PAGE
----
Starring Richard Burton in perhaps one of his most impressive roles and co-starring Burton's one-time girlfriend the entrancing Claire Bloom, this movie is a complex, intricately woven movie that keeps one guessing. It starts in Germany and ends in Germany with stops in England and Holland inbetween. Burton plays Alec Leamas, a former head of British intelligence in Berlin who poses as a washed up agent as a means of implanting seeds of doubt about the loyalty of a communist spy in the minds of that spy's superiors. After beating up a grocer he is approached by East German intelligence and persuaded to "defect" to the East. Once there during the debriefing stage he begins to lay subtle clues in the hope that they will be picked up by the authorities, who will then p[iece together the clues and come to the conclusion that one of their star agents is a traitor. Sounds simple enough right?! Well, all is not as it seems and the real motive behind Leamas' ruse is one of those twists you don't see coming until it's too late.

Burton is ably supported by a brilliant supporting cast, from the aforementioned Bloom to Michael Horden as Ashe, a gay communist agent, Sam Wanamaker as Peters, Oskar Werner as the ambitious Fiedler and Robert Hardy as Dick Carlton to name just a few.

Released in 1965, this movie was made at a time when color was available for use, however the makers decided (wisely) to film it in black and white, a decision which really helps build atmosphere and drama.

I recommend this movie to everyone who likes complex plotting and espionage thrillers.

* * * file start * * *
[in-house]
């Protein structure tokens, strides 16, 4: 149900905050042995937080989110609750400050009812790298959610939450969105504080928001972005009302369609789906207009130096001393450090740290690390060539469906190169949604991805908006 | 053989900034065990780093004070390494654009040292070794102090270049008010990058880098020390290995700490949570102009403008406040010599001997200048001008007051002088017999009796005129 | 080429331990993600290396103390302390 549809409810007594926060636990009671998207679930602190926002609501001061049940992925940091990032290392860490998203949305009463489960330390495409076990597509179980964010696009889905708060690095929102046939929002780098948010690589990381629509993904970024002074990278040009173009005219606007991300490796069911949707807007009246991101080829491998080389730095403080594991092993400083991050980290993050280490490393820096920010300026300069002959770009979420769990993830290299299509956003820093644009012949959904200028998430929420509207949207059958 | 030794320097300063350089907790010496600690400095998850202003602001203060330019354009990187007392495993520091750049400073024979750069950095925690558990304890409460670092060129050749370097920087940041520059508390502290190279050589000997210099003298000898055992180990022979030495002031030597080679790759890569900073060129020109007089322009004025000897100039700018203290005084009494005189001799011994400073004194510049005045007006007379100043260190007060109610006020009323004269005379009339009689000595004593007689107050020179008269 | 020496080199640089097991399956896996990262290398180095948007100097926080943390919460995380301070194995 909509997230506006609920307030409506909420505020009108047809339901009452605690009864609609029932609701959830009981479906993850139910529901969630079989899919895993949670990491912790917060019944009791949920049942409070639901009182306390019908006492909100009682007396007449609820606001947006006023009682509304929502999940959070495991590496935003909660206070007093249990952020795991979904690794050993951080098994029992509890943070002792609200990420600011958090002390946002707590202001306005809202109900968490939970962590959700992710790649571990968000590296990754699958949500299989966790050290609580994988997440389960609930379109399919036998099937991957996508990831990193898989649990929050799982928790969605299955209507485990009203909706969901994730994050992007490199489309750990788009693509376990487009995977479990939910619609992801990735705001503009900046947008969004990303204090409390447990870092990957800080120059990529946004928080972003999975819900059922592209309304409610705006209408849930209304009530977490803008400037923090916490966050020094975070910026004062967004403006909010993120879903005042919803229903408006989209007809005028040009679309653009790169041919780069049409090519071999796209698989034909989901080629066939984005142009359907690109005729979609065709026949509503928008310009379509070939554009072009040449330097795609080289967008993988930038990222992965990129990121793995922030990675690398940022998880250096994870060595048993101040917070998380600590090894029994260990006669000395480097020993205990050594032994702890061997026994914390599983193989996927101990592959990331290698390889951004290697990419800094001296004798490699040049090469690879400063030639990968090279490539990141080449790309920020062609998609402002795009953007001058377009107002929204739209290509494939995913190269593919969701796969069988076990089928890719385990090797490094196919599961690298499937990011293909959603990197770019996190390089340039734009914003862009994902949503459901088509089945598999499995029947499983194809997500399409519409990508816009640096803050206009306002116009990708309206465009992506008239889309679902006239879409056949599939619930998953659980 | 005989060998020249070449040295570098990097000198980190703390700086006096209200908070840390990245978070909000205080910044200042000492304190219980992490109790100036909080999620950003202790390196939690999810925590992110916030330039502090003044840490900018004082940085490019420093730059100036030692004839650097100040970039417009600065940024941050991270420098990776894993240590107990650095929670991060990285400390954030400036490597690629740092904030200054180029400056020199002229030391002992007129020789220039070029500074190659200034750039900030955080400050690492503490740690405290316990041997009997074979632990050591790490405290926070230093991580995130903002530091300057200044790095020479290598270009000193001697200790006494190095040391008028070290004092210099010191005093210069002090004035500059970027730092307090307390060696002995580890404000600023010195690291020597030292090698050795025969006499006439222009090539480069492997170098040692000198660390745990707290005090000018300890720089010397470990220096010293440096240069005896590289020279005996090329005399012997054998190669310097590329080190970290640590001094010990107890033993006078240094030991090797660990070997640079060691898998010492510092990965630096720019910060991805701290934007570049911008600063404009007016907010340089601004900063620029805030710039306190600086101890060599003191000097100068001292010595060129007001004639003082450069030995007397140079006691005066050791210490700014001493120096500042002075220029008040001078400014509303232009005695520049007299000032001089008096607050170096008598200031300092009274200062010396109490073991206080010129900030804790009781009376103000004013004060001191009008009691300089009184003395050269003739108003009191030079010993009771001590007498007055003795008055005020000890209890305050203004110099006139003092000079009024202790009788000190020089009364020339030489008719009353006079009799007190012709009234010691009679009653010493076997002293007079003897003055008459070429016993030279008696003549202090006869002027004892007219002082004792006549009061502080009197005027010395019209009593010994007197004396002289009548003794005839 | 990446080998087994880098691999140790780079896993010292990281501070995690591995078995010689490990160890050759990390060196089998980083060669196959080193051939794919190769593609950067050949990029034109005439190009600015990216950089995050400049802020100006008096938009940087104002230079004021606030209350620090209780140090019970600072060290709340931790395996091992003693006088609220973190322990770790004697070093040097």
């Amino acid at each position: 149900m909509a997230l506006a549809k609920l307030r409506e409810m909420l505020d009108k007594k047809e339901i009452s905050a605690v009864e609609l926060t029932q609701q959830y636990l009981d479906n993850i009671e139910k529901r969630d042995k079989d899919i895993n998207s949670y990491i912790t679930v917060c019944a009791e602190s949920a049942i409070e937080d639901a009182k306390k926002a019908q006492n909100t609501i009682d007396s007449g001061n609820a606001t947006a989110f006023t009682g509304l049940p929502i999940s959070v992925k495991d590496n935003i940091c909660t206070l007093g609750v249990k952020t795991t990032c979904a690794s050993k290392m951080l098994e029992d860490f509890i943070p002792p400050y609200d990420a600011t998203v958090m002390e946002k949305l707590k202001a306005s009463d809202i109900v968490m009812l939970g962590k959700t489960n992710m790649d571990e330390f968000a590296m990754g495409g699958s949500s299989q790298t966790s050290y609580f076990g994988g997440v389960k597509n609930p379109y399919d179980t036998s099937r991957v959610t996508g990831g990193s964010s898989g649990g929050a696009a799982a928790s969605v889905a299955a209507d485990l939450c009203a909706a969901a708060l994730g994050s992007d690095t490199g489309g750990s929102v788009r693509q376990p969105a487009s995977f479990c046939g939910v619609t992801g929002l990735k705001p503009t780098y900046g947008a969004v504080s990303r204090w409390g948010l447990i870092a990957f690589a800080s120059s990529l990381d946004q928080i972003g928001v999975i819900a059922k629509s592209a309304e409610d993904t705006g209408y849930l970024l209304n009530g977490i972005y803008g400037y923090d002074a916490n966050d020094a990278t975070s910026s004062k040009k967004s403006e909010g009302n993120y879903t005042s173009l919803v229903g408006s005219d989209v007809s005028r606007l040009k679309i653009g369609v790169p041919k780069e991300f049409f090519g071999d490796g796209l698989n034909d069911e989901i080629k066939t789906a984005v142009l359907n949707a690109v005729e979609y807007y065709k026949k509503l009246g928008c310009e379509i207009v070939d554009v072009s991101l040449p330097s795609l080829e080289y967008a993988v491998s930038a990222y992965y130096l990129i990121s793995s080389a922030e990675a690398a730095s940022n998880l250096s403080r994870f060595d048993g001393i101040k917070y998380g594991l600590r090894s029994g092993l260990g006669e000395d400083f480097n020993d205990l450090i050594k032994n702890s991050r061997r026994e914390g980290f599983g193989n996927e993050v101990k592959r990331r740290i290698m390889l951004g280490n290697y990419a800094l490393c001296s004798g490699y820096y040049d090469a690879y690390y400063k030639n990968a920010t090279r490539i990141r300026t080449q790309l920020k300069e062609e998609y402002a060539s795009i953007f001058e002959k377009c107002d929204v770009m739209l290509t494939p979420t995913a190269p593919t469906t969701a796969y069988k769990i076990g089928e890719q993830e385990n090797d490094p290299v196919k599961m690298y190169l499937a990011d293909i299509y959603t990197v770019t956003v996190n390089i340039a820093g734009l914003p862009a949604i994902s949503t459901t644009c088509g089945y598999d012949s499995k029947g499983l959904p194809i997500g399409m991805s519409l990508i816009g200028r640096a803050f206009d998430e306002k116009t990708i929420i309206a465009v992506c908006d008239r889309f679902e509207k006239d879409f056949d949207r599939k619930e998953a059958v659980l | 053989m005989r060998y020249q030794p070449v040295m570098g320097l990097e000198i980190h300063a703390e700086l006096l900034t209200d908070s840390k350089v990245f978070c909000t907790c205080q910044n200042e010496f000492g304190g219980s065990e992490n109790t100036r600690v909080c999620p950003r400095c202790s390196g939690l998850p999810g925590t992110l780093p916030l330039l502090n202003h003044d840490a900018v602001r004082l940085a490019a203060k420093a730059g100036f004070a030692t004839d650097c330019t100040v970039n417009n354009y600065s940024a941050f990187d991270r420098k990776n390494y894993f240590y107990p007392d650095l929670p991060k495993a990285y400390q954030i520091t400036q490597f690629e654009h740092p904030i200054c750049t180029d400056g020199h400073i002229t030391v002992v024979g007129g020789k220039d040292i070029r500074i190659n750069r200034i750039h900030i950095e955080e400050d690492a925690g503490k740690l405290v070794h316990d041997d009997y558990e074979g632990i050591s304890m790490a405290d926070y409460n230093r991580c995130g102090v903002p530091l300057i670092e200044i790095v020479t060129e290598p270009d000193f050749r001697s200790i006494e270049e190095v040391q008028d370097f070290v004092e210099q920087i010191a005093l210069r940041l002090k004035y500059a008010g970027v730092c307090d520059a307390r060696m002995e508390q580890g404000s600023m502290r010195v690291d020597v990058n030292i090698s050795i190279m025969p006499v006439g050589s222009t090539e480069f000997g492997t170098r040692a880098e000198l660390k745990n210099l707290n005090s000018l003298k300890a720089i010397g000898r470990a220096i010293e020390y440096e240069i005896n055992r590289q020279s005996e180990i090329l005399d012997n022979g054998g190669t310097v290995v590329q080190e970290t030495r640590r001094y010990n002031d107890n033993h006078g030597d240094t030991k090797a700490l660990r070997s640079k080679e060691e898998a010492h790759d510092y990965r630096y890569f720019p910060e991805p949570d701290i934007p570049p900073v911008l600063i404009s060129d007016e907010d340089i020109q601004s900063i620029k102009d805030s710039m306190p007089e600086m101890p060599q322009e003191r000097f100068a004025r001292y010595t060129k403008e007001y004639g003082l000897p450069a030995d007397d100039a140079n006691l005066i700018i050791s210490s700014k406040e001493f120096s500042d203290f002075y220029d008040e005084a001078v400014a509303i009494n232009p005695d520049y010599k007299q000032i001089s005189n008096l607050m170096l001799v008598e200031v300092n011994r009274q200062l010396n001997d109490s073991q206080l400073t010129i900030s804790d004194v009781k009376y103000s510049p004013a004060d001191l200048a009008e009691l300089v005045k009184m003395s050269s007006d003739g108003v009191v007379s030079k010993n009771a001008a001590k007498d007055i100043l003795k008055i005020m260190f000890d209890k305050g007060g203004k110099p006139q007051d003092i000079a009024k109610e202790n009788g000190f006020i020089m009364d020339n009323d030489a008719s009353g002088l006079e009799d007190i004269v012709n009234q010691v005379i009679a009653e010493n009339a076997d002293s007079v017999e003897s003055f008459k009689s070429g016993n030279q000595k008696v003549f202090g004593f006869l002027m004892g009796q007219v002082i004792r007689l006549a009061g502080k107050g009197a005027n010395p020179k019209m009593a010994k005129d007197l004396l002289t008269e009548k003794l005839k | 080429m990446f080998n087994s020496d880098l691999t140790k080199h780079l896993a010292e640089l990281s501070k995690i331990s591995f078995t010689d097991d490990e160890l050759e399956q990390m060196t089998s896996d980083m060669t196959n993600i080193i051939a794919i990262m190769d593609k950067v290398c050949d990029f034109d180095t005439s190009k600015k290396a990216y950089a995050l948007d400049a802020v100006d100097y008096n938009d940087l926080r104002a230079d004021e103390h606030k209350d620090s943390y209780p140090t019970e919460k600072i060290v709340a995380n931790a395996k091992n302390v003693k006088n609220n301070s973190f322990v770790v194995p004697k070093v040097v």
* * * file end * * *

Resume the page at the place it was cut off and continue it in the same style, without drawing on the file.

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Format: DVD Verified Purchase
It's fascinating to put this film into its context - a black and white, grimy film peeling the lid off the unsavoury world of spycraft in the chill of the Cold War, with no gloss or even colour to leaven the mood. And this at the same time that the world was on a high in the 60's on Connery's glossiest Bonds, as well as spy mania proliferating in tv and books, highlighting glamour, humour and colour The highest rated TV series that year was Get Smart. Here though, Le Carre's novel as put on film is more interested in damaged people and something more like the reality of spying.
Richard Burton gives an outstanding performance as Leamas, Burton playing the part of a man playing a part. Though we are invited to question where the man ends and the part he is playing begins.. The spy who has just had a failure in Berlin, but who is not ready to come in from the cold. His bosses ask him to stay in the field for one more undercover op, all in gritty but excellent black and white photography. He does what he needs to do to seem `turnable', as part of a scheme his handler has explained will help get rid of one of the top German agents... his journey of false information dissemination becomes one of self discovery as he starts to question just who is being used. His monologue near the end when he releases his true feelings about his profession makes you realize just how great an actor he could be, especially with this sort of deeply troubled and damaged character. Oskar Werner is simply mesmerising as the contact whom Leamas intends to manipulate, and Claire Bloom has a pivotal role that is utterly believable thanks to a note perfect performance that speaks much more than her words do.
It's a simply told, unfussily shot gem full of nuances, with great performances and a compelling story..